Blake’s armed with a camera like the protagonists before him, able to record key moments as well as utilize a battery-draining night vision mode so players can navigate the otherwise unseeable surroundings. This time around, the camera has a directional microphone function allowing players to work out where enemies are from significant distances.
In theory it gives players more tools for avoiding confrontation, but the feature’s specifically useful maybe a handful of times and often it’s easier (as well as more battery conscious) to rely on your eyes than vague footsteps.
Nevertheless, Outlast 2 is still a cut above the competition, possessed of a panache that so many “also ran” horror games fail to emulate. Regular enemies are suitably creepy and only get more alarming in their behavior and appearance as the campaign unfolds. Some of the pursuits and sneaking sequences are genuinely thrilling and Red Barrels still knows how to craft a stomach churning setpiece.
The problem is that Outlast peaked with… Outlast. There was very little to go from there without becoming the next Manhunt 2, so it’s hard not to feel like Outlast 2 is a distinct step down from its predecessor.
With a less original setting, less interesting characters, and less shock value altogether, Outlast 2 is simply an inferior version of Outlast. Not a bad game by any means, but a consistent failure to either up the ante or at least match its predecessor.
This is compounded by the game’s insistence on pushing a secondary narrative that is both paradoxically obvious and ambiguous, concluding in one single sequence that lays out its unworthy “twist” in a most blatant fashion.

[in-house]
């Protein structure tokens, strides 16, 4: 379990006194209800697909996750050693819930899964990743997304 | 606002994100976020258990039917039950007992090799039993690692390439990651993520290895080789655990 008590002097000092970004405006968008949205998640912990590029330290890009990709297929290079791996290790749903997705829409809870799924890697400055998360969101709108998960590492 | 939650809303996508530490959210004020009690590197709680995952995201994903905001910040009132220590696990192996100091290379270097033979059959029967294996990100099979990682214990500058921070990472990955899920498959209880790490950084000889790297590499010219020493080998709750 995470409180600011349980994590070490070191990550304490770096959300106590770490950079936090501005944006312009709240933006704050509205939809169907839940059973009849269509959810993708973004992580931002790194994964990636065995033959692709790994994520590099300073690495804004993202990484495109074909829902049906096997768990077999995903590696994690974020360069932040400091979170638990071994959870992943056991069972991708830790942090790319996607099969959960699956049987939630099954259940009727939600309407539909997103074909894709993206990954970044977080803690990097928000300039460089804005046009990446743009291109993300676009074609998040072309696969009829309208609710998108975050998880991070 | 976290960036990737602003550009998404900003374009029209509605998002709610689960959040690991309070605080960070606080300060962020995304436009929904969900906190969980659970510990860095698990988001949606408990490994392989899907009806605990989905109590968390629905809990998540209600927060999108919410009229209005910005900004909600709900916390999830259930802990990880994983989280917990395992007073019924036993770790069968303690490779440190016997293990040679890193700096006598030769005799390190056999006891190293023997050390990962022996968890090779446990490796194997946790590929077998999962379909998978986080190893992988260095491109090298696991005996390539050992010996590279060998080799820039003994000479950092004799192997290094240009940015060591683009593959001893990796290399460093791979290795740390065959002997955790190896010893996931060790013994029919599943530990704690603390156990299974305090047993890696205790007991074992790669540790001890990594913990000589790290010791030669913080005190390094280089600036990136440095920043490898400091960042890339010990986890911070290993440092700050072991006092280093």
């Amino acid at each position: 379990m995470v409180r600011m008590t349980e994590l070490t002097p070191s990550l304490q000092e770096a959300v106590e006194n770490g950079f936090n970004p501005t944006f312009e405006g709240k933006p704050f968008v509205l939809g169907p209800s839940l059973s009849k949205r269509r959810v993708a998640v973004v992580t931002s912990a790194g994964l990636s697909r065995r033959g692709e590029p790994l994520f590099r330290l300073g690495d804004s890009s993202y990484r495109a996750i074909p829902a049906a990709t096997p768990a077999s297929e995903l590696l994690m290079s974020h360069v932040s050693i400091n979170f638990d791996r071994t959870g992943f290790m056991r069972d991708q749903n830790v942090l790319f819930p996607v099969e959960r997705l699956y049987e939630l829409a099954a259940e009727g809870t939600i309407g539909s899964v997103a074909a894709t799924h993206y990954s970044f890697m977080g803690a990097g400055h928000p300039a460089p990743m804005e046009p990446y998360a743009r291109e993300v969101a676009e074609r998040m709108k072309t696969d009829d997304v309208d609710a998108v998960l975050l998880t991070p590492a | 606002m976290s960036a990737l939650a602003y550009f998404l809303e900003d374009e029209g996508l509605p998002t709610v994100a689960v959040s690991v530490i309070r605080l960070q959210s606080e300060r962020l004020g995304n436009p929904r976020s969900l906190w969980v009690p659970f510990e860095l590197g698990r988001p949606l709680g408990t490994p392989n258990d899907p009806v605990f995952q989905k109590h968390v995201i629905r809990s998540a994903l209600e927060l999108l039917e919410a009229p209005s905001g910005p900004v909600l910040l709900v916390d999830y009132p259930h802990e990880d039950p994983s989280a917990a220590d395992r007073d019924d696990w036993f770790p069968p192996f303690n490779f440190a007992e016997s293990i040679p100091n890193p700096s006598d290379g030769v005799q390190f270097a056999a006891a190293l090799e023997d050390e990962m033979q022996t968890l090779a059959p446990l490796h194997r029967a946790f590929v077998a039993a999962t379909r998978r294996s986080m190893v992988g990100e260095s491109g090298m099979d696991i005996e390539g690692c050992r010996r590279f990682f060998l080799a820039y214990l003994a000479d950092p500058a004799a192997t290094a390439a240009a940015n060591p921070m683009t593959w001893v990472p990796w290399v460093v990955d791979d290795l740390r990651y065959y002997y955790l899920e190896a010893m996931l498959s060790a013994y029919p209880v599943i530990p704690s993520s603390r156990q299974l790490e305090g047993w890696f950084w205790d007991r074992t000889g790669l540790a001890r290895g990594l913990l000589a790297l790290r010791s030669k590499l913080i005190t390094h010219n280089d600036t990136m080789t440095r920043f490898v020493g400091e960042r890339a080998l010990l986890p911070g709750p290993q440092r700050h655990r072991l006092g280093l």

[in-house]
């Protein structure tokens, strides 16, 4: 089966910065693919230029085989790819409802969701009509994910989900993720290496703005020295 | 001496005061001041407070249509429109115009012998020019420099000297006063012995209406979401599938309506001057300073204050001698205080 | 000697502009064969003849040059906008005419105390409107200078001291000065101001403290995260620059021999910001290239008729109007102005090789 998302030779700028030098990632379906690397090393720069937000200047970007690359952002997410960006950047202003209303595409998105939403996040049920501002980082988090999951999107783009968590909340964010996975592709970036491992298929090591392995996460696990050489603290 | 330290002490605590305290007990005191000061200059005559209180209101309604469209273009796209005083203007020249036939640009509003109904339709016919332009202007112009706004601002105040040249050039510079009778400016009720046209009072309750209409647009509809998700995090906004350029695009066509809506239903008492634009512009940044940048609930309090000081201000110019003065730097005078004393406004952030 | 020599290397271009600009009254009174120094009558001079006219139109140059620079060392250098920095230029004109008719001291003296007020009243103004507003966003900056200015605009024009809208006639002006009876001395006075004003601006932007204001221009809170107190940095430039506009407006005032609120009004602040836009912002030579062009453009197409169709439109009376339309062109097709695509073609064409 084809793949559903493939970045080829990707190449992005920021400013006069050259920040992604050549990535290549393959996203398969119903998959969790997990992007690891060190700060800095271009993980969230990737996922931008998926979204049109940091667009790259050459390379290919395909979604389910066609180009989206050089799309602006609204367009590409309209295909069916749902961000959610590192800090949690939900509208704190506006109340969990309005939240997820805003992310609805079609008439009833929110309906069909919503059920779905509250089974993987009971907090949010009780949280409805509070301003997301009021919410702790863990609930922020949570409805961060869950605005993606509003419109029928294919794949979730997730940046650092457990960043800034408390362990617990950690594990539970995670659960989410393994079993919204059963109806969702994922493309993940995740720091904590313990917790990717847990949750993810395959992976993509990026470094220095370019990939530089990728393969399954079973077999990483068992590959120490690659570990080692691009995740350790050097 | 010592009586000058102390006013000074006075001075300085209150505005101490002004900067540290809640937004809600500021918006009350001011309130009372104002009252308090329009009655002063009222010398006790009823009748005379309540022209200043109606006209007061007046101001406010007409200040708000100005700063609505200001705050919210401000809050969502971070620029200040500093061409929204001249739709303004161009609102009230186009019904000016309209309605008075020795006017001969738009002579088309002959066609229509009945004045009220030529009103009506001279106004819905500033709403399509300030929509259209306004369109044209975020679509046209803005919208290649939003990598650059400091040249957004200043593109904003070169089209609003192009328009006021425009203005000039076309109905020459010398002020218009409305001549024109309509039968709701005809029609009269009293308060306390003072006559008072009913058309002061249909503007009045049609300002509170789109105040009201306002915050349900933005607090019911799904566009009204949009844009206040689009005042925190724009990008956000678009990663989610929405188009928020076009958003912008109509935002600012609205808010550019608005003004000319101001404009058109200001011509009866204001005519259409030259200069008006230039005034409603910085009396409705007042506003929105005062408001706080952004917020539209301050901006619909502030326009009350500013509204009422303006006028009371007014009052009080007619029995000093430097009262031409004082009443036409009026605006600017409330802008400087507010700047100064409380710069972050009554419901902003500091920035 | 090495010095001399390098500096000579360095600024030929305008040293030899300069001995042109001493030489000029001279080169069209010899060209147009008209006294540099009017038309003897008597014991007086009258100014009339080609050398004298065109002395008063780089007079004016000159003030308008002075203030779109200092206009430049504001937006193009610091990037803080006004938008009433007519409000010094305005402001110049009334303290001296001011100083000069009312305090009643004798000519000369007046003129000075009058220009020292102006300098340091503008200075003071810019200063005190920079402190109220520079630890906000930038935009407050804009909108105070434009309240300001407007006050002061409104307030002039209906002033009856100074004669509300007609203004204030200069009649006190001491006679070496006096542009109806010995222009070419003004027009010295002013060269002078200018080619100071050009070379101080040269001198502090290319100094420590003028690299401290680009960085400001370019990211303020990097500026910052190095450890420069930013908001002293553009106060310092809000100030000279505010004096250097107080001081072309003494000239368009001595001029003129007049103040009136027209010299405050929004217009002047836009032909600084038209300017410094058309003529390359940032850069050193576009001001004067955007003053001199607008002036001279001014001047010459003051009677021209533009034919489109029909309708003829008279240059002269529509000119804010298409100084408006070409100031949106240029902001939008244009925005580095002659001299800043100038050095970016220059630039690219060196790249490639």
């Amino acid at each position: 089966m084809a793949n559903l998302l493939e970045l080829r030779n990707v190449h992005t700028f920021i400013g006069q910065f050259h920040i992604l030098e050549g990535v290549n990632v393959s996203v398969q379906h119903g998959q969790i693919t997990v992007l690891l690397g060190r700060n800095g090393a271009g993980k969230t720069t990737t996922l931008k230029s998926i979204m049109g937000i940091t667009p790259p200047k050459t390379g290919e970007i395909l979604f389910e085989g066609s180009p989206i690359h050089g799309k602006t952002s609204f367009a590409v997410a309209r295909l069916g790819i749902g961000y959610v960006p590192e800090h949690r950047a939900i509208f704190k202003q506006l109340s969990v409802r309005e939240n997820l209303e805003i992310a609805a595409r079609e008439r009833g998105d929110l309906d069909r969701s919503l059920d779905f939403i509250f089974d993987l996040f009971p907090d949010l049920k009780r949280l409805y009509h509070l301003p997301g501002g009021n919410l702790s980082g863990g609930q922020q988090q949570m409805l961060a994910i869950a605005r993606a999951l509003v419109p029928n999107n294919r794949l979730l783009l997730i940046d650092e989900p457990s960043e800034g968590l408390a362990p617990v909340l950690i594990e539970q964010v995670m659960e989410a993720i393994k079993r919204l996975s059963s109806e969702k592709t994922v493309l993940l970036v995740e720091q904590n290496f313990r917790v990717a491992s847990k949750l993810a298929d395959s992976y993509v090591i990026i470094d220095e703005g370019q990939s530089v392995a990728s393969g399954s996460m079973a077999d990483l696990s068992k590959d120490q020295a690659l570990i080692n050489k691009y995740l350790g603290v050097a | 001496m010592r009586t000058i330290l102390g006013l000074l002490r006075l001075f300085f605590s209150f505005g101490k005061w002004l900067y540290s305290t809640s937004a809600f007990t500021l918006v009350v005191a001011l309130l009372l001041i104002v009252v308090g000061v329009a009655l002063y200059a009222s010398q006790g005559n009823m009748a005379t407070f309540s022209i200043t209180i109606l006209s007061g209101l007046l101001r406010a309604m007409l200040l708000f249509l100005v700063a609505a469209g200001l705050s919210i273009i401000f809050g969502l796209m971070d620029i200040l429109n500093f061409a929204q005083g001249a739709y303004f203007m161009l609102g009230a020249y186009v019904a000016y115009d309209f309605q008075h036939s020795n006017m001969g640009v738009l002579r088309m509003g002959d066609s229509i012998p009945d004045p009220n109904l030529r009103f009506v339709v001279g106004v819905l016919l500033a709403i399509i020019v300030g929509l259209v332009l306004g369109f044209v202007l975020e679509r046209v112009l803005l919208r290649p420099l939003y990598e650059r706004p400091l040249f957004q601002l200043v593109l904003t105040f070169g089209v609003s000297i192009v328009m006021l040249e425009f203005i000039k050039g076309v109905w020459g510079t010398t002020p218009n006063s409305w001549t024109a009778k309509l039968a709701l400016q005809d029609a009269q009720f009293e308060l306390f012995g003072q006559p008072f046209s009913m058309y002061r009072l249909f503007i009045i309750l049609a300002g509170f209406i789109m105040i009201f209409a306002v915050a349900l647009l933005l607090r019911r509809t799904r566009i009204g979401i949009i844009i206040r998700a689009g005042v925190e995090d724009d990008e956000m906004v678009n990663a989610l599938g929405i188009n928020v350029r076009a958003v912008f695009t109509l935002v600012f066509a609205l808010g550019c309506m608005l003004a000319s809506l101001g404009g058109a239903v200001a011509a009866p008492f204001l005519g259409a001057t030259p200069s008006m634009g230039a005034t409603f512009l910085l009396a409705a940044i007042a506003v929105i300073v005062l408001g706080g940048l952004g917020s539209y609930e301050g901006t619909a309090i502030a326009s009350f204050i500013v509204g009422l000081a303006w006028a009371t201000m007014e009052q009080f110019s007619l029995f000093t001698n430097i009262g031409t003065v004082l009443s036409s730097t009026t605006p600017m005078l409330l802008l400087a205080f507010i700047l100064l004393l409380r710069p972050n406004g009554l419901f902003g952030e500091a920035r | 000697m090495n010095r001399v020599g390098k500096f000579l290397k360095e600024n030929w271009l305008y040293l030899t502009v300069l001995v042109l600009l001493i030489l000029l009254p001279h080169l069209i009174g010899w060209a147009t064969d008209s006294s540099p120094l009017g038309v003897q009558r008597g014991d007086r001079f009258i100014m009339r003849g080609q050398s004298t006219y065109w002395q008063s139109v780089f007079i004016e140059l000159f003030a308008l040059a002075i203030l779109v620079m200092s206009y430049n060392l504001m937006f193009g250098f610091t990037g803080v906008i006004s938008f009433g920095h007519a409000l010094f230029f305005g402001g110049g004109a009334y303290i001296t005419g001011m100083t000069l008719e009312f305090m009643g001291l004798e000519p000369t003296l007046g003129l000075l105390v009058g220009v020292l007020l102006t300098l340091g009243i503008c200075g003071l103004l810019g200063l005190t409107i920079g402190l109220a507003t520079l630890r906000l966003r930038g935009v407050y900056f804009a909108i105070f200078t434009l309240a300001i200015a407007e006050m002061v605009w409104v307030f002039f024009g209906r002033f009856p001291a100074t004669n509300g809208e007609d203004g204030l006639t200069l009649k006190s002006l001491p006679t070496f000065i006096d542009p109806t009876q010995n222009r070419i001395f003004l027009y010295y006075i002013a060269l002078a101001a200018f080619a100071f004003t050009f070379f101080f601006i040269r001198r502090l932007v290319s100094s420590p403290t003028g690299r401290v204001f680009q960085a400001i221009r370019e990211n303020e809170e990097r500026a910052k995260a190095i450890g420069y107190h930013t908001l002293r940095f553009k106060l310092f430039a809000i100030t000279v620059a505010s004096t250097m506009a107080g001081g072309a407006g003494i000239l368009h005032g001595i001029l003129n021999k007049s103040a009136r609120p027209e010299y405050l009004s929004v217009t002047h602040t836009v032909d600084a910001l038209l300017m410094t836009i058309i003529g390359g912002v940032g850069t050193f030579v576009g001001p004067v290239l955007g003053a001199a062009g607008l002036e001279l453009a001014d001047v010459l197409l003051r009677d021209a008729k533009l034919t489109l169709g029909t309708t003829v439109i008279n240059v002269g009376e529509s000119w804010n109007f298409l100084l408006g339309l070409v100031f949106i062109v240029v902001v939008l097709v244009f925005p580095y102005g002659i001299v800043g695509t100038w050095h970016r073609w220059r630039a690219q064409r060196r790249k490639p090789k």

The subplot forces players to keep appearing at a school, uncovering details about a dead girl Blake and Lynn knew as kids. Whether these are hallucinations or some weird reality shift is up for debate, but it’s not worth debating because it’s not very good.
If you played Outlast, you’ll recall how the game got a lot more boring toward the end when it was just bright corridors in a dreary looking sci-fi lab. Outlast 2 doubles down on that dull furlong by regularly peppering its similarly sterile school throughout the entire game.
Within these scenes, Outlast 2 most closely resembles those aforementioned “also ran” titles. A spooky school with a ridiculous looking monster staggering around it? I expect more from this series than something so utterly hokie.
At one point the player is shunted back and forth between the two realities so frequently it’d be almost comical if it wasn’t so detrimental to the flow of the game.
Outlast 2 might have had a better shot if it released years ago and hadn’t followed Outlast. As it stands, it’s a lower quality photocopy of itself, with any attempts at improvement acting more as defacement of an element that needed no correction.
Red Barrels may have started too hard and too fast when it gave us necrophiles, well-endowed serial killers, and charmingly ghoulish amateur surgeons in its debut outing. Outlast 2 can’t compete with its own legacy, and while it’s still a decent horror game with plenty of scares to offer, there is nothing I can point to here that I could claim as an improvement over the last one.
And perhaps, just perhaps, I’d have been a bit more forgiving if this less impressive of version of Outlast didn’t pile one shitty ending on top of another for its final, embarrassingly deflating conclusive chapter.
I mean… if you don’t feel cheated by the time your final meeting with Mara wraps up, you really need to see some better storytelling.